For local retail to come back online, radio needs an “offensive battle plan”. | Story
Last week’s Amazon Prime Day (days, in fact, July 12-13) generated record sales, moving 300 million items, up 20% year-over-year, according to CNBC . That, along with general online shopping trends since COVID is expected to act as a radio wake-up call, Jacobs Media said vice president and general manager Paul Jacobs.
“If you don’t think this is impacting the radio industry, think again,” he warns, citing results from Jacobs’ Techsurvey 2022 showing that more than half of top radio listeners have made the most of their holiday shopping online. “This is a sobering statistic for an industry that depends on local businesses and store traffic, especially in smaller markets where resorts depend on the health and vibrancy of local retail businesses. These dollars come directly from the pockets of revenue on which radio stations depend. If the trend continues, many simply won’t be able to stay afloat.
Encouraged by stations that, on Prime Day, offered free spots to local advertisers with an outstanding response, Jacobs suggests that “the radio industry needs an offensive battle plan to help preserve its category of local retail, [a] plan rooted in partnership with the companies that have been its partners for decades.
Jacobs offers at least a dozen ways for radio to go on the attack, including an umbrella “shop local” campaign running across all of the station’s platforms, giving listeners shopping sprees to spotlight local malls. , even filling the retail space with a pop-up studio on the holidays. “Negotiate temporary station space from Thanksgiving to Christmas where you can stream shows, sell merchandise, showcase mall stores and gain much-needed exposure to finish the fall book in style,” says Jacobs.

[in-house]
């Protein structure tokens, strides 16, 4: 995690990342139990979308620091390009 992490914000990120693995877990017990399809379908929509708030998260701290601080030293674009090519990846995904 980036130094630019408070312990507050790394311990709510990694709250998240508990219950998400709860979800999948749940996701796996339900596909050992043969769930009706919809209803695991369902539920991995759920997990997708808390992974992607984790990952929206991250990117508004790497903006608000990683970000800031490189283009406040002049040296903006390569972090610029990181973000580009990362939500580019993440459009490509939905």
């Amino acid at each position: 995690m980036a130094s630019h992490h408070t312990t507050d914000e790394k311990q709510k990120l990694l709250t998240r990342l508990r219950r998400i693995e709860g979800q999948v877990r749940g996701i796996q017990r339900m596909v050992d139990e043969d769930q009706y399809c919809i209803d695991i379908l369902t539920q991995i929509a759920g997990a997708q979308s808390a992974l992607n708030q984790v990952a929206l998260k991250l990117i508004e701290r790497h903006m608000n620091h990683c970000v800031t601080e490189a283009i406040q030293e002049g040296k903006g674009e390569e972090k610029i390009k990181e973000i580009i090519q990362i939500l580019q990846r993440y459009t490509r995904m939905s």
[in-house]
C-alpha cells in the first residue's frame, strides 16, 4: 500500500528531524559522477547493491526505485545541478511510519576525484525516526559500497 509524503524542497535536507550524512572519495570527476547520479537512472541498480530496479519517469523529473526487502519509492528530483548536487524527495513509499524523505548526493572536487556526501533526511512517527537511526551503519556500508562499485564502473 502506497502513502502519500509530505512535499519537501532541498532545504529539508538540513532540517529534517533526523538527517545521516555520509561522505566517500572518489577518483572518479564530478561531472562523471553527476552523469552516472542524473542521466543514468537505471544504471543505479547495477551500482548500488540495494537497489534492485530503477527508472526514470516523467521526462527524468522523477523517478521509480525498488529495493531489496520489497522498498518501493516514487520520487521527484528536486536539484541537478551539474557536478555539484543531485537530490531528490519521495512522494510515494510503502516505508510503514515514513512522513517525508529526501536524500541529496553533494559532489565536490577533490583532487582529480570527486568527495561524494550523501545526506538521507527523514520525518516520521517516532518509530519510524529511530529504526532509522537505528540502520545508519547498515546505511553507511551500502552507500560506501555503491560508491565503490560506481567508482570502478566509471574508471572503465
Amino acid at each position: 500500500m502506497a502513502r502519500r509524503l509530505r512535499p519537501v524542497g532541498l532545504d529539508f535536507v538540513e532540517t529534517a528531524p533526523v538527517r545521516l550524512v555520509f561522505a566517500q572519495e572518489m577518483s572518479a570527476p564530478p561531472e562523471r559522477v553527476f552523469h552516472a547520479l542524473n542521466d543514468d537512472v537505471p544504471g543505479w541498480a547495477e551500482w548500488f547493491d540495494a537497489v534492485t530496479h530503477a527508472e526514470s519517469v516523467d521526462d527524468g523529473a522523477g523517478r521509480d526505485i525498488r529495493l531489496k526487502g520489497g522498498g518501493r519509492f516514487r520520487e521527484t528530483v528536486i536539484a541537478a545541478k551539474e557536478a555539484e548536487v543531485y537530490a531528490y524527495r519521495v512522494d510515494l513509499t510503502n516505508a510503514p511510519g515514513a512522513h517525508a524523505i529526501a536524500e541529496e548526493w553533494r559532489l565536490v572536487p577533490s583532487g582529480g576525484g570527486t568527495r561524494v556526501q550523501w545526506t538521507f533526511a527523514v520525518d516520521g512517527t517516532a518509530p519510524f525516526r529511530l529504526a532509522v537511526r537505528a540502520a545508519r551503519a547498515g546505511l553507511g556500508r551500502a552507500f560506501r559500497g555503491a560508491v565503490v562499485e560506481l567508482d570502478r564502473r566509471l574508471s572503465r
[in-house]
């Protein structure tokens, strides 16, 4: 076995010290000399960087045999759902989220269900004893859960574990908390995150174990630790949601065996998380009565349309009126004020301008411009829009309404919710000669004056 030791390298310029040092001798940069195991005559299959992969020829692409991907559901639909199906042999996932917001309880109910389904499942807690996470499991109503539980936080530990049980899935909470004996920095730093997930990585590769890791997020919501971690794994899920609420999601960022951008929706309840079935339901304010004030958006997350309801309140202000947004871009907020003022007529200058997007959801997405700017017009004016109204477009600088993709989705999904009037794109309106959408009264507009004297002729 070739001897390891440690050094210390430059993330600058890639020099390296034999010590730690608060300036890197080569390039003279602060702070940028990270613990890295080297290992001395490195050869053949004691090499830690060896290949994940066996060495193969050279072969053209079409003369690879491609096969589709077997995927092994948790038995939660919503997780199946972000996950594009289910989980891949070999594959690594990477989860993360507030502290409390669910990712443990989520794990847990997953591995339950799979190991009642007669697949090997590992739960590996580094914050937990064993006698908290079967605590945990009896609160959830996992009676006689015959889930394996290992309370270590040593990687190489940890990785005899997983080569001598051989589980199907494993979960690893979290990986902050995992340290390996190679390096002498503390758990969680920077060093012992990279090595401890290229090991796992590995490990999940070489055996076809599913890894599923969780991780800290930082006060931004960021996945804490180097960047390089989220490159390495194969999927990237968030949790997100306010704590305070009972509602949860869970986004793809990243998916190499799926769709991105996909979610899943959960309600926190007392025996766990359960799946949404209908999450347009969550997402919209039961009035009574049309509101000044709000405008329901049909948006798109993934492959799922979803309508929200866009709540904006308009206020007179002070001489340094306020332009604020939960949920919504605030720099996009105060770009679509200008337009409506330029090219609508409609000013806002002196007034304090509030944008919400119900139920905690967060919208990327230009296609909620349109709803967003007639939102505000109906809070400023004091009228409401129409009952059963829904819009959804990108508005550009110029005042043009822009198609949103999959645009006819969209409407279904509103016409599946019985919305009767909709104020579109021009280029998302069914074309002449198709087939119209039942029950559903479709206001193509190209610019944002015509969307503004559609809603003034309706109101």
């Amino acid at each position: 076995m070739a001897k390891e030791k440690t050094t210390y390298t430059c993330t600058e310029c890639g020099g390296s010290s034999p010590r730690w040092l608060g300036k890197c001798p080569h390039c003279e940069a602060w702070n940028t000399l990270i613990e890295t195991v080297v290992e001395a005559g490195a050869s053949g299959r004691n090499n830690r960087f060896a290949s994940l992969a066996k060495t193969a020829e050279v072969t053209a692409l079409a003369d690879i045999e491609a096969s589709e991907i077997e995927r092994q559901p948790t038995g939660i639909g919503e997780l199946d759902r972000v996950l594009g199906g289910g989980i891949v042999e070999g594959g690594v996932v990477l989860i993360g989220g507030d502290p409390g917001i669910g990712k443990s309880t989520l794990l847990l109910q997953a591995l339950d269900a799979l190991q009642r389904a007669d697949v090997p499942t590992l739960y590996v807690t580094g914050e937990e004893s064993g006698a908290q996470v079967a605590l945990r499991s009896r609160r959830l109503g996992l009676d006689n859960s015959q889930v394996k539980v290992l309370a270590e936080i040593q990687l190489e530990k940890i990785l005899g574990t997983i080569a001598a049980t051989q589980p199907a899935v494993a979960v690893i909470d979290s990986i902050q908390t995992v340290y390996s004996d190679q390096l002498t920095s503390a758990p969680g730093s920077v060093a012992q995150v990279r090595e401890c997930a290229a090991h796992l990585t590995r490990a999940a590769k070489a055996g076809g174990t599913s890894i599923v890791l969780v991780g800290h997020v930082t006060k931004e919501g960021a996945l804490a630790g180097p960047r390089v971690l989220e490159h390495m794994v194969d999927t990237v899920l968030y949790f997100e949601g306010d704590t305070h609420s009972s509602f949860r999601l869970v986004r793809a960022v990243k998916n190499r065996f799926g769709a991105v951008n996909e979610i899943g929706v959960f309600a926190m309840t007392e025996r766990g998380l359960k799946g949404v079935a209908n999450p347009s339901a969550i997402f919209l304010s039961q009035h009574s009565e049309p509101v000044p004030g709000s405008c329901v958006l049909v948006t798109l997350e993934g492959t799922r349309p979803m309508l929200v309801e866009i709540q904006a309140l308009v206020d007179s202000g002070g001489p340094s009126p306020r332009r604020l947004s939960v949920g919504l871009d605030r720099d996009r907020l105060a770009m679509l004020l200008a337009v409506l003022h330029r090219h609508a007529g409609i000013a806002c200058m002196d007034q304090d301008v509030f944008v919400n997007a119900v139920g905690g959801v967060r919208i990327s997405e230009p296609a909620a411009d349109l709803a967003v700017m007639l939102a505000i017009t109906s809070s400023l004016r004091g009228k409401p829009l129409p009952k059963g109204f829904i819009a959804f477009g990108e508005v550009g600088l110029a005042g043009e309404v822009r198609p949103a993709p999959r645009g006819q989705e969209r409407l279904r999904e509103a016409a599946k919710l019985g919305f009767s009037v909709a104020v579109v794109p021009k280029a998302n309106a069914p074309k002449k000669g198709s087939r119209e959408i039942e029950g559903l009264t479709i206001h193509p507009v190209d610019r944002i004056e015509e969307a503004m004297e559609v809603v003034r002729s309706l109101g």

At the same time, stations should work with local retail groups and broadcast organizations – and use all available research and resources, such as those of Borrell & Associates. Nationally, radio and retail groups should team up to make the message even more powerful, says Jacobs. “At a high level, bringing together radio leaders, especially the RAB, with organizations such as the National Retail Federation and the National Automobile Dealers Association to compare notes and forge strategies. Hopefully this will lead to an industry-wide initiative implemented by these groups, their members and all broadcasters.
But, as Jacobs warns, time is running out. “The shift to online retail and the move away from in-store shopping on the high street or mall is rapidly changing. To help maintain the health and vibrancy of local radio, local broadcasters will benefit from be proactive.